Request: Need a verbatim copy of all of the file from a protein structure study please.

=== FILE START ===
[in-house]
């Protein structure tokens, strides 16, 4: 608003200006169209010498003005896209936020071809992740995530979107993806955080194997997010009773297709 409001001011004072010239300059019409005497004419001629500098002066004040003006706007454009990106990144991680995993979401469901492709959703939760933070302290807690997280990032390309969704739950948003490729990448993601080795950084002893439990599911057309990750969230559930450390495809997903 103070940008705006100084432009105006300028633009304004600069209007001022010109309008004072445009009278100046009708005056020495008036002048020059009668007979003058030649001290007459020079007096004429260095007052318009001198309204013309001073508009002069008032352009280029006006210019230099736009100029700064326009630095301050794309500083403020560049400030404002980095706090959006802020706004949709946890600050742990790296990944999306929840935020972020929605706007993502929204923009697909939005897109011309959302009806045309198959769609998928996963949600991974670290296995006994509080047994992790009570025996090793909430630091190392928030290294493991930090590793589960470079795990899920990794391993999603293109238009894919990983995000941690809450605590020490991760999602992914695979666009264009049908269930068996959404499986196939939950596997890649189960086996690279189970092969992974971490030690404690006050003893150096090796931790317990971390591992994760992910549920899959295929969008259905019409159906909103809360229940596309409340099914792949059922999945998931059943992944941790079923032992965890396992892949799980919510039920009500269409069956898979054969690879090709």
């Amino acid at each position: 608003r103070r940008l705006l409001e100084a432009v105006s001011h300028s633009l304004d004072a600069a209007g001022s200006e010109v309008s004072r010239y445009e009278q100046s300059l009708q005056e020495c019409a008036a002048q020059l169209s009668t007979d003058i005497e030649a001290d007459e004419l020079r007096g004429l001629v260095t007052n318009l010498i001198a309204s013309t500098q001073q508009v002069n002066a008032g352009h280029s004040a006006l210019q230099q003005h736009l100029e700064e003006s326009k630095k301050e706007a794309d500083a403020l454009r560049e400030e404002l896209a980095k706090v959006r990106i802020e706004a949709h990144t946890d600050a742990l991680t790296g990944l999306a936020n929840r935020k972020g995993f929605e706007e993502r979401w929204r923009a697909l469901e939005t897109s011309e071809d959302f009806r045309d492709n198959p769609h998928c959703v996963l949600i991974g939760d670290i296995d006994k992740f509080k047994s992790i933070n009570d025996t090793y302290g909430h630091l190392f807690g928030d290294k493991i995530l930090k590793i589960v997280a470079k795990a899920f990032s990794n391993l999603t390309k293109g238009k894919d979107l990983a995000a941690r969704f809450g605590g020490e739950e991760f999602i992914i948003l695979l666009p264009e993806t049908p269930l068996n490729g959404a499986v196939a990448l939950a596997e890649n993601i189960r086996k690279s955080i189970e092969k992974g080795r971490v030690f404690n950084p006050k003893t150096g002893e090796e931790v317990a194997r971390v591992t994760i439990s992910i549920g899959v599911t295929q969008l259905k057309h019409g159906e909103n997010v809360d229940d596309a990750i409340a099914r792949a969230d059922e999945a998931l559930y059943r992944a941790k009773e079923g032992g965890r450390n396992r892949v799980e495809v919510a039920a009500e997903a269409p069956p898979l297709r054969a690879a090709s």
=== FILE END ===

[in-house]
């Protein structure tokens, strides 16, 4: 608003200006169209010498003005896209936020071809992740995530979107993806955080194997997010009773297709 409001001011004072010239300059019409005497004419001629500098002066004040003006706007454009990106990144991680995993979401469901492709959703939760933070302290807690997280990032390309969704739950948003490729990448993601080795950084002893439990599911057309990750969230559930450390495809997903 103070940008705006100084432009105006300028633009304004600069209007001022010109309008004072445009009278100046009708005056020495008036002048020059009668007979003058030649001290007459020079007096004429260095007052318009001198309204013309001073508009002069008032352009280029006006210019230099736009100029700064326009630095301050794309500083403020560049400030404002980095706090959006802020706004949709946890600050742990790296990944999306929840935020972020929605706007993502929204923009697909939005897109011309959302009806045309198959769609998928996963949600991974670290296995006994509080047994992790009570025996090793909430630091190392928030290294493991930090590793589960470079795990899920990794391993999603293109238009894919990983995000941690809450605590020490991760999602992914695979666009264009049908269930068996959404499986196939939950596997890649189960086996690279189970092969992974971490030690404690006050003893150096090796931790317990971390591992994760992910549920899959295929969008259905019409159906909103809360229940596309409340099914792949059922999945998931059943992944941790079923032992965890396992892949799980919510039920009500269409069956898979054969690879090709």
């Amino acid at each position: 608003r103070r940008l705006l409001e100084a432009v105006s001011h300028s633009l304004d004072a600069a209007g001022s200006e010109v309008s004072r010239y445009e009278q100046s300059l009708q005056e020495c019409a008036a002048q020059l169209s009668t007979d003058i005497e030649a001290d007459e004419l020079r007096g004429l001629v260095t007052n318009l010498i001198a309204s013309t500098q001073q508009v002069n002066a008032g352009h280029s004040a006006l210019q230099q003005h736009l100029e700064e003006s326009k630095k301050e706007a794309d500083a403020l454009r560049e400030e404002l896209a980095k706090v959006r990106i802020e706004a949709h990144t946890d600050a742990l991680t790296g990944l999306a936020n929840r935020k972020g995993f929605e706007e993502r979401w929204r923009a697909l469901e939005t897109s011309e071809d959302f009806r045309d492709n198959p769609h998928c959703v996963l949600i991974g939760d670290i296995d006994k992740f509080k047994s992790i933070n009570d025996t090793y302290g909430h630091l190392f807690g928030d290294k493991i995530l930090k590793i589960v997280a470079k795990a899920f990032s990794n391993l999603t390309k293109g238009k894919d979107l990983a995000a941690r969704f809450g605590g020490e739950e991760f999602i992914i948003l695979l666009p264009e993806t049908p269930l068996n490729g959404a499986v196939a990448l939950a596997e890649n993601i189960r086996k690279s955080i189970e092969k992974g080795r971490v030690f404690n950084p006050k003893t150096g002893e090796e931790v317990a194997r971390v591992t994760i439990s992910i549920g899959v599911t295929q969008l259905k057309h019409g159906e909103n997010v809360d229940d596309a990750i409340a099914r792949a969230d059922e999945a998931l559930y059943r992944a941790k009773e079923g032992g965890r450390n396992r892949v799980e495809v919510a039920a009500e997903a269409p069956p898979l297709r054969a690879a090709s």